In crystalline solids, the constituent atoms sit close to each other in their equilibrium positions. The solid is not compressible because as the pressure is increased, the atomic orbitals tend to overlap and due to Pauli exclusion principle a large repulsive force comes into play.
Let's come to gases. Gases are easily compressible than liquids or solids. This is because the molecules of a gas are far apart and there is no significant overlap between the orbitals. It is also easier to compress it because there is a long-range Van der Waal attraction (the attractive part of the Lennard-Jones potential).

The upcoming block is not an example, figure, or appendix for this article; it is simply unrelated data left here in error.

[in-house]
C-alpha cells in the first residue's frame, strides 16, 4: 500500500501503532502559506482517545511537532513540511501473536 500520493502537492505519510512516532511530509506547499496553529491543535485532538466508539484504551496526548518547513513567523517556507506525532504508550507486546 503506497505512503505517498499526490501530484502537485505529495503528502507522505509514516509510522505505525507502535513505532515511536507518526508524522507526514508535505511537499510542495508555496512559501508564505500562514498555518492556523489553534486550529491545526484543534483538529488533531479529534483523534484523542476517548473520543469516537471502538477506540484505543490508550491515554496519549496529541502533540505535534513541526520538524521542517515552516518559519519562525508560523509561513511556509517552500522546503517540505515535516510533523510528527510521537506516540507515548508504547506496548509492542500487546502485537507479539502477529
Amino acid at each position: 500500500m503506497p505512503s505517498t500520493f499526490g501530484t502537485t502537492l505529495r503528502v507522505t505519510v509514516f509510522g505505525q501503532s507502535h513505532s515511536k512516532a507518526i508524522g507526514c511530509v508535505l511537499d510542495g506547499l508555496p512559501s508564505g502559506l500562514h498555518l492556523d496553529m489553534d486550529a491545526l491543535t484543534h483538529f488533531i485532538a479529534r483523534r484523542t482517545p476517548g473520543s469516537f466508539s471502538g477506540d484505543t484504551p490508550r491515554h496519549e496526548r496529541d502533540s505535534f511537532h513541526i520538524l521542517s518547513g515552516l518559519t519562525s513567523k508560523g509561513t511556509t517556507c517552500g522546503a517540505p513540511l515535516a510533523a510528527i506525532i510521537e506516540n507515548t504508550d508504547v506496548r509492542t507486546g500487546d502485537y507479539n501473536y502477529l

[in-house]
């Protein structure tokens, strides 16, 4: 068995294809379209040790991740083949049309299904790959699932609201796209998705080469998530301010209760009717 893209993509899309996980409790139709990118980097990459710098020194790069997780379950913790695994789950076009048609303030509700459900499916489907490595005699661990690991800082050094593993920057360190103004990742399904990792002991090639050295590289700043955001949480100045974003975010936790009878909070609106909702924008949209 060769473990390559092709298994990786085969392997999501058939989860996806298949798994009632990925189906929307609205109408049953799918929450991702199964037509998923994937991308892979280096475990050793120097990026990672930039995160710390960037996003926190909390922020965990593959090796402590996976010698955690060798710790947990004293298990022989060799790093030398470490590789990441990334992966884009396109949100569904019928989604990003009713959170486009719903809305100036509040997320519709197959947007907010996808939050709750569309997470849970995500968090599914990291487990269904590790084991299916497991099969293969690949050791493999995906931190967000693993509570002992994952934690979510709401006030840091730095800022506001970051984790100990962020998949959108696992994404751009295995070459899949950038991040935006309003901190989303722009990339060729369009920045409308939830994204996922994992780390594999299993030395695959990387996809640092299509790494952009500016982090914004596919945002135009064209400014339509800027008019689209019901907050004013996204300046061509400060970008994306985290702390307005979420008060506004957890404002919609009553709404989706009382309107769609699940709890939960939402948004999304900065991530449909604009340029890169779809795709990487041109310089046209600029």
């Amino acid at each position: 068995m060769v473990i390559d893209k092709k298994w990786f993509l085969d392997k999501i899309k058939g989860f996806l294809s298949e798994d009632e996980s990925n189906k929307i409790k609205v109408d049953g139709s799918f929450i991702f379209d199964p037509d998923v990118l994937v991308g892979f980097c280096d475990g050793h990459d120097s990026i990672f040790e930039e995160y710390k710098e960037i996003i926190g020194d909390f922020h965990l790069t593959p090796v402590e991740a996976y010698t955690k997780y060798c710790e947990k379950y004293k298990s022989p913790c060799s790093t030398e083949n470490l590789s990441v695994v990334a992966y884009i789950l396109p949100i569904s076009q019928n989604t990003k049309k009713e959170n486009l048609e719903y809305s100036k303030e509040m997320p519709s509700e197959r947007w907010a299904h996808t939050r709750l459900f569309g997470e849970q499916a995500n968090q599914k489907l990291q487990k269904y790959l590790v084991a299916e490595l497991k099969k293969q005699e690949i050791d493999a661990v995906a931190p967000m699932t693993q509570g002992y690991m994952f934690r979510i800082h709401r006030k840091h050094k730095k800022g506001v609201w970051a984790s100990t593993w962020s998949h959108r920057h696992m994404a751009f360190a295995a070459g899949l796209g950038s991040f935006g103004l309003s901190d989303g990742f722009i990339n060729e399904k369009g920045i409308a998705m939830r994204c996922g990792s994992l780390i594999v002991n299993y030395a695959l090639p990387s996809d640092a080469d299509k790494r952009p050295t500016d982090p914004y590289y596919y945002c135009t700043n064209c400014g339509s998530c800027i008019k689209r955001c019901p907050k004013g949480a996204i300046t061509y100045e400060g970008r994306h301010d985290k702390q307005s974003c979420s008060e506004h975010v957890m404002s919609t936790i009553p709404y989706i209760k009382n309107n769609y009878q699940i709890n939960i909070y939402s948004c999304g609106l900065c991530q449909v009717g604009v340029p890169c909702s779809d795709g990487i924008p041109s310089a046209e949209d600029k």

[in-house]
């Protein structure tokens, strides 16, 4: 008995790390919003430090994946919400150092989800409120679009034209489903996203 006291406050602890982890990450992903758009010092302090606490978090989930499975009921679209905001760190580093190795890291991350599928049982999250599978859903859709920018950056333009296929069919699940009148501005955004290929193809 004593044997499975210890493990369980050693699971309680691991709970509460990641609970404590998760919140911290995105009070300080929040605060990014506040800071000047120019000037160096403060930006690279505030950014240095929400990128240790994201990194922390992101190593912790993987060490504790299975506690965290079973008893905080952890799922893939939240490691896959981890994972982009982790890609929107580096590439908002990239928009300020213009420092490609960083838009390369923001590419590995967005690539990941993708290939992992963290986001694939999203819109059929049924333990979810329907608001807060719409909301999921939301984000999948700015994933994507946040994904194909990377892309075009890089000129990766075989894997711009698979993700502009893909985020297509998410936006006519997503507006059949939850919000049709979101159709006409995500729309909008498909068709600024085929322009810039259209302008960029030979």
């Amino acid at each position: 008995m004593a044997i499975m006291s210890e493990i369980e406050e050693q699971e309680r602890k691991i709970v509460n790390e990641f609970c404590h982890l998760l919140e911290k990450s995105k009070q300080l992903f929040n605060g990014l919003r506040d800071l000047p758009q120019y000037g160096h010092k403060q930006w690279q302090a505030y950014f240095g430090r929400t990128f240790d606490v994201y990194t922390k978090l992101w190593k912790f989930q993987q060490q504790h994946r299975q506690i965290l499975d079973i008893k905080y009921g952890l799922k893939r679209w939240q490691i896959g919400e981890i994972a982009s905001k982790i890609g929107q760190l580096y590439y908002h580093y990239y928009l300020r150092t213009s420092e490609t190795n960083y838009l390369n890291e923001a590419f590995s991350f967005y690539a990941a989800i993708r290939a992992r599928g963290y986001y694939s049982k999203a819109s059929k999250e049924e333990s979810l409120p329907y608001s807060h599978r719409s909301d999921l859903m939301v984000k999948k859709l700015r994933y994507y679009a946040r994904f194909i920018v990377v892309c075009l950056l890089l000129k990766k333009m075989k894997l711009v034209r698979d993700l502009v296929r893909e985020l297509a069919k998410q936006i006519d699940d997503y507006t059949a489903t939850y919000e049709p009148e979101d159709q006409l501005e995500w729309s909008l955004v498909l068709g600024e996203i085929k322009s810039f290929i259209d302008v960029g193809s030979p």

However, if we keep increasing the pressure on a gas, keeping the temperature fixed, there comes a time when a huge pressure needs to be applied to the gas to convert it to a liquid. Is it the same Pauli exclusion principle (PEP) that opposes compression during gas to liquid transition?
Do liquids resist compression due to the same reason i.e., Pauli exclusion principle (PEP) like solids?